An Australian startup called Alauda has an ambition to fast-track that reality with its electric, low-altitude aircraft, the Airspeeder Mark I.
Alauda is founded by Matt Pearson, who also cofounded space startup Fleet. Over the past two years, Pearson has been working on the project as part of a team of five in a Sydney warehouse.
Unlike the DeLorean, Pearson’s Airspeeder Mark I is a quadcopter — essentially a bigger version of a drone, with a single seat for the pilot.
“About three years ago I started to look at hover technology, and magnetic hovering. The problem with that is you need to build a track as well as the vehicle. You can’t just build a magnetic hover car and fly it on any road, you need to build the road,” Pearson explained to Mashable.
Case in point: The City of Las Vegas and AAA’s self-driving shuttle, one of the most advanced public autonomous trials in the U.S., was hit by a semi-truck within hours of its maiden trip last month. The Navya Arma bus was stuck between a car behind it and the slowly advancing truck, which backed its way into the the shuttle.
It took several months, but Lyft and nuTonomy have made good on their promise to test autonomous ridesharing cars in Boston. The two have launched a pilot program that gives “select” Seaport-area passengers a ride in one of nuTonomy’s self-driving Renault cars. If you’re one of the few to hop in (the Lyft app will make it obvious), your feedback will help refine the system to make sure it’s both comfortable and safe.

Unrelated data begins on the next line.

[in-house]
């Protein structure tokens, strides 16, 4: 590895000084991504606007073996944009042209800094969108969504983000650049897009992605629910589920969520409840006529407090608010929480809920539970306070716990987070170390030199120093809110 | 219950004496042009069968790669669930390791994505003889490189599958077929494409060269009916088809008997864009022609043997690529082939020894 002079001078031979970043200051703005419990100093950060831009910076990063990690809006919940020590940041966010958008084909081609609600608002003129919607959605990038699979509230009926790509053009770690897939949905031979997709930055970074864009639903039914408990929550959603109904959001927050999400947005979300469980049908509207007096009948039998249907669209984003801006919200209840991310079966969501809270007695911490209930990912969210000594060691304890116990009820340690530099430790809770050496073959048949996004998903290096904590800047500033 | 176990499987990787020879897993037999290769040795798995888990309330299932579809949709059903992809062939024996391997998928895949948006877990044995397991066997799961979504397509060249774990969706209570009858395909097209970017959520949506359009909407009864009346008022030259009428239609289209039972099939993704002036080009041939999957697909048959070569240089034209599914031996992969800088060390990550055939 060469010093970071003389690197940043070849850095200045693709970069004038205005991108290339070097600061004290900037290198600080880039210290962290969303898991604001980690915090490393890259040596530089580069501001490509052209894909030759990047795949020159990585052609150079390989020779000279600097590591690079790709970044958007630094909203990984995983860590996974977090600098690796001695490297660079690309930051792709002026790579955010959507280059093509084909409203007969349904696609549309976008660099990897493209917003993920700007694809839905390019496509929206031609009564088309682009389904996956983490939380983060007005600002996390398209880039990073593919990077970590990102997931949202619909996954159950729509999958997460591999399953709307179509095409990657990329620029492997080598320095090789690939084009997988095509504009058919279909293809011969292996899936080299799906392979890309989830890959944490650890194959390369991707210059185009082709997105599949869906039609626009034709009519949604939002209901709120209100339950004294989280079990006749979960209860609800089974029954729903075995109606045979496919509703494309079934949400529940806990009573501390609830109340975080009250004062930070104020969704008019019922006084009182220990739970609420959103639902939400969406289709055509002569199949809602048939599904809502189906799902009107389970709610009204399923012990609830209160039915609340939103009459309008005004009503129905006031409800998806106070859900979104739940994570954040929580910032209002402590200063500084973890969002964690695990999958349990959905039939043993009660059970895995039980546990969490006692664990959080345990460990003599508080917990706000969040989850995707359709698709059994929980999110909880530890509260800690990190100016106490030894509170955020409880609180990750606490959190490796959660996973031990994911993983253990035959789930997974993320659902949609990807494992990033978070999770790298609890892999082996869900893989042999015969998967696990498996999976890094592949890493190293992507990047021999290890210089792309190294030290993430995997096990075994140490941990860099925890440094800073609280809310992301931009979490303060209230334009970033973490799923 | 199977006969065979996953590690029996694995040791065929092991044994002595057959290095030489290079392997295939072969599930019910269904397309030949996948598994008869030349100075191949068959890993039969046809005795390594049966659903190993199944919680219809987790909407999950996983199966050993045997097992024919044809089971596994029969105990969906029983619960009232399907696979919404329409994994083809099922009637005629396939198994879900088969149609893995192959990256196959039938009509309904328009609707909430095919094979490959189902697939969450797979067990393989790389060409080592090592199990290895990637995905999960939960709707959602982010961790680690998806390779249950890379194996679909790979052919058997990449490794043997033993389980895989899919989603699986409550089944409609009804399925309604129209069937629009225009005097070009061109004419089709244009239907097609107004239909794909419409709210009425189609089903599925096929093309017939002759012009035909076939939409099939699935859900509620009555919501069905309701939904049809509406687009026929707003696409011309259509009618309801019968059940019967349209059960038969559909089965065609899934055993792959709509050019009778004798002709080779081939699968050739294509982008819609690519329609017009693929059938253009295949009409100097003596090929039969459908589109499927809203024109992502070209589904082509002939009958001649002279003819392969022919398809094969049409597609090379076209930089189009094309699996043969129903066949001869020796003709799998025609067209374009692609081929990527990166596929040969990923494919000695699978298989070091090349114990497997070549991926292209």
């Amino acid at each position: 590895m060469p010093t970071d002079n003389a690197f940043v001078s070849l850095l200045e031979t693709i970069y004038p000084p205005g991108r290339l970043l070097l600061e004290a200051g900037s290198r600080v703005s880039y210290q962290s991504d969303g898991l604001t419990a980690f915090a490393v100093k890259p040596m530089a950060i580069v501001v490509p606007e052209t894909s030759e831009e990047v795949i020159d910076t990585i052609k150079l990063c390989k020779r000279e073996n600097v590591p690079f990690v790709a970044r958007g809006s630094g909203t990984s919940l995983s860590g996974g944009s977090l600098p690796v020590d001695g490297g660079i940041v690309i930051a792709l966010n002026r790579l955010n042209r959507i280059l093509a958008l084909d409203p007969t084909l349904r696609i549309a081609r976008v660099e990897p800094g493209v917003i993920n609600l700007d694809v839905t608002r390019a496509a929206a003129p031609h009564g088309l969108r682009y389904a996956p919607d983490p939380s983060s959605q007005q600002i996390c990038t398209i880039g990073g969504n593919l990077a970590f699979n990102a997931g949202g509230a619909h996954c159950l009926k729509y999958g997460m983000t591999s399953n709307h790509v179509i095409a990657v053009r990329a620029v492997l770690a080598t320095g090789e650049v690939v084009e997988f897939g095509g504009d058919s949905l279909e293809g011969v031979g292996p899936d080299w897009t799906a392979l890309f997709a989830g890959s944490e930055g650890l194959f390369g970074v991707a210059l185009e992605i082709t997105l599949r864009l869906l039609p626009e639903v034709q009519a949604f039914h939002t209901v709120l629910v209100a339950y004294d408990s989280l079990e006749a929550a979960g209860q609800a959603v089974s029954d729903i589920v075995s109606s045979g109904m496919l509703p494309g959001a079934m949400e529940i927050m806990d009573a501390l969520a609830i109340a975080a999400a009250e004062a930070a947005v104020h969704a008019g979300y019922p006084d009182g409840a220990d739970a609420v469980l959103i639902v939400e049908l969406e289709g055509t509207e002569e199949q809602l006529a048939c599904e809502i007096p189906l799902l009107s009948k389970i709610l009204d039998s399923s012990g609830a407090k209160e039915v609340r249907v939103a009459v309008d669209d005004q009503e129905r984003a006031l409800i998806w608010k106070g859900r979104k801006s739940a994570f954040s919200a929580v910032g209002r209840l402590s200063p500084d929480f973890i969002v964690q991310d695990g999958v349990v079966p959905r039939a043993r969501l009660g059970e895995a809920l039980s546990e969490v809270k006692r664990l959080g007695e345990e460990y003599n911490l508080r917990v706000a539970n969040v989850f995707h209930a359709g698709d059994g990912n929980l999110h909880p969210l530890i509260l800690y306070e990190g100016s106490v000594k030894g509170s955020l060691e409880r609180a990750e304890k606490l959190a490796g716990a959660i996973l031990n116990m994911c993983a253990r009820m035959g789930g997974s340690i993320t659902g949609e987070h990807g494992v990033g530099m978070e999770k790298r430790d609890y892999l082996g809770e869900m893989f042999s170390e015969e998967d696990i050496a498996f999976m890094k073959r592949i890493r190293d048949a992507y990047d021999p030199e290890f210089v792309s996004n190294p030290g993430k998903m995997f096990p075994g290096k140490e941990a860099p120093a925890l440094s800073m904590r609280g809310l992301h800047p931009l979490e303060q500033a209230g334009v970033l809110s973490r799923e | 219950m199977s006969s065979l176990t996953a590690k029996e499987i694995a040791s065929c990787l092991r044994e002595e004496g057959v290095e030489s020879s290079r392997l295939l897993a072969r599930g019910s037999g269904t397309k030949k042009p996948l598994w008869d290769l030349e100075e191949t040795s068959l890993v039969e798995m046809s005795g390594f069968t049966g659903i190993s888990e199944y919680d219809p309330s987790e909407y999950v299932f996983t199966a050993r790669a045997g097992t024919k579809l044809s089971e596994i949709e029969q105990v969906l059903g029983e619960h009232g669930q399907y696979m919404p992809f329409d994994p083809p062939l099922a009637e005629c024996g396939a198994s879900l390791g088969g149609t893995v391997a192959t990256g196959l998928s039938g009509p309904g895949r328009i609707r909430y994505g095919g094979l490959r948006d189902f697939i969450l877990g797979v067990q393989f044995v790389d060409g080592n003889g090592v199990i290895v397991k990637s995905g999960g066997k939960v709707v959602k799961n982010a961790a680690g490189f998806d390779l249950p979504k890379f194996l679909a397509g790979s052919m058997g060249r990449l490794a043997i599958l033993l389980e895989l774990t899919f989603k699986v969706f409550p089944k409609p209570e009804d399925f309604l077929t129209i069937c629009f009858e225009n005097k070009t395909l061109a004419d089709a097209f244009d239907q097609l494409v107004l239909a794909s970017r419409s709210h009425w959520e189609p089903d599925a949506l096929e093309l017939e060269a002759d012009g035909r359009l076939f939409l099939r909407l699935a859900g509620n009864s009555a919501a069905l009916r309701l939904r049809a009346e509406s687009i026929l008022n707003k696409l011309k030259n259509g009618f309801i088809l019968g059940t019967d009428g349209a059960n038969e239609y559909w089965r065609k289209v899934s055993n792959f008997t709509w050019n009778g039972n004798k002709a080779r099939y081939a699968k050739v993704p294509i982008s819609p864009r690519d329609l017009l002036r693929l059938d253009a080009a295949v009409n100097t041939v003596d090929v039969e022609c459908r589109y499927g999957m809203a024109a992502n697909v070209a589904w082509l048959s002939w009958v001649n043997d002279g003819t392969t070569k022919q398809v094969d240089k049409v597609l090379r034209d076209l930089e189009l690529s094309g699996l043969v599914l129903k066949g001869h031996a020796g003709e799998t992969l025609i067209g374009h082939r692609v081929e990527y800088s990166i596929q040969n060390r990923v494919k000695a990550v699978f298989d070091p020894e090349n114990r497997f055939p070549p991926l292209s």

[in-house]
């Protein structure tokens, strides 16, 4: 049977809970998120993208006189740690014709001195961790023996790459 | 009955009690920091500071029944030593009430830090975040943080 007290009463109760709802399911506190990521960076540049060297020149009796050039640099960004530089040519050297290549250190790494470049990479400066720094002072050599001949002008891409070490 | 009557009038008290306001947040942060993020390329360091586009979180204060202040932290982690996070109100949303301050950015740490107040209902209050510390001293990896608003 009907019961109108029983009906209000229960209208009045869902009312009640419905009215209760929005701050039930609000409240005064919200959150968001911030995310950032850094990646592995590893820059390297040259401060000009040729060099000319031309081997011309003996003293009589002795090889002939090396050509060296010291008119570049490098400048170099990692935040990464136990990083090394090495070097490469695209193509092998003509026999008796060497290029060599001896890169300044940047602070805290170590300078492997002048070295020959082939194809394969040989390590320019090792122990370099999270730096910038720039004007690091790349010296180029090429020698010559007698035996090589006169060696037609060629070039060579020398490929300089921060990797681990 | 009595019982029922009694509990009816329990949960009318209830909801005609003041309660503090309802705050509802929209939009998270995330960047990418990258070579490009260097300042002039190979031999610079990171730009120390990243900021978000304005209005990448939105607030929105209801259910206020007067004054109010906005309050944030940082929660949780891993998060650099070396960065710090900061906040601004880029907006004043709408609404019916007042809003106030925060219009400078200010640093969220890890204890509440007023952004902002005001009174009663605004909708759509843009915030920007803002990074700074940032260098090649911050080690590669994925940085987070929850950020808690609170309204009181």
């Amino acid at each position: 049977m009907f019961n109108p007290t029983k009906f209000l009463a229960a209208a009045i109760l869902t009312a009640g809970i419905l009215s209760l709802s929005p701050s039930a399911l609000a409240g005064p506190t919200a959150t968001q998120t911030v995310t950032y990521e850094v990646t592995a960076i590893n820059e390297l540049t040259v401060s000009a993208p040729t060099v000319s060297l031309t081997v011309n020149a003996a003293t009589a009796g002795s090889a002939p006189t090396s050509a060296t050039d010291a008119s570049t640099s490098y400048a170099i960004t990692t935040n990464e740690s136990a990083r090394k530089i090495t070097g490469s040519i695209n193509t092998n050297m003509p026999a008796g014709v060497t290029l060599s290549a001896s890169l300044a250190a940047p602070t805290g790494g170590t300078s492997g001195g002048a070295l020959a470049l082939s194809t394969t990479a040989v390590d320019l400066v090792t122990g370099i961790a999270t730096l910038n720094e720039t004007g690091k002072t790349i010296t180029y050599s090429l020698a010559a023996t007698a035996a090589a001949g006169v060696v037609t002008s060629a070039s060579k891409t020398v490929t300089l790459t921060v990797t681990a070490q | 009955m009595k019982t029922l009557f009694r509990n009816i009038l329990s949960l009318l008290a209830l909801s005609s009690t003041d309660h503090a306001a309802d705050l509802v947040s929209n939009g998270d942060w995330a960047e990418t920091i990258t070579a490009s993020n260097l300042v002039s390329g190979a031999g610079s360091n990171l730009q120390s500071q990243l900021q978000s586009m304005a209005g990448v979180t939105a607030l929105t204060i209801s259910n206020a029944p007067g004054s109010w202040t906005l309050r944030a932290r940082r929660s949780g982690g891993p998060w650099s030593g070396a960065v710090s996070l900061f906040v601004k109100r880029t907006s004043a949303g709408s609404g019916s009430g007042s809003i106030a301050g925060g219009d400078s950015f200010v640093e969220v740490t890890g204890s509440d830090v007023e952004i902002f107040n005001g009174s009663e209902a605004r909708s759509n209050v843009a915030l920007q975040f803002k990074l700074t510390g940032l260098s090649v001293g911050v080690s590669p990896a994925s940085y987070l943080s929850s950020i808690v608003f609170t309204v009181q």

This is as much a tech demo as it is a trial run. Lyft and nuTonomy aren’t shy about using the Boston experiment to help you “better understand the impact” of self-driving cars — that is, to sell you on the concept so that you’ll be a customer when driverless cars dominate.
Nissan Motor has revealed plans to introduce fully autonomous cars in 2022. According to a Bloomberg report, the Japanese car manufacturer is looking to position itself as a leader in driverless technologies.
As per the report, Yutaka Sanada, a Nissan senior vice president, said the firm is aiming to add autonomous-driving functions step-by-step, first allowing more cars to handle single-lane driving by themselves, and subsequently navigate urban roads, including intersections, by 2020.
Reducing accidents to zero. Cutting down emissions. Autonomous driving promises significant advantages for our society as a whole. But how will it change YOUR daily life?
In his opinion, at the very least, the motorsports run by car producers have a social responsibility: “We can’t just consume petrol and burn rubber, we also have to advance and test new technologies, and do something when it comes to their acceptance,” says the motorsports manager. “And this is where, after electric driving, automated driving is the next big topic.”
n what promises to be a big step forward in 3D vision systems for autonomous vehicles, Velodyne has announced a new 128-channel LiDAR sensor that boasts the longest range and highest-resolution on the market.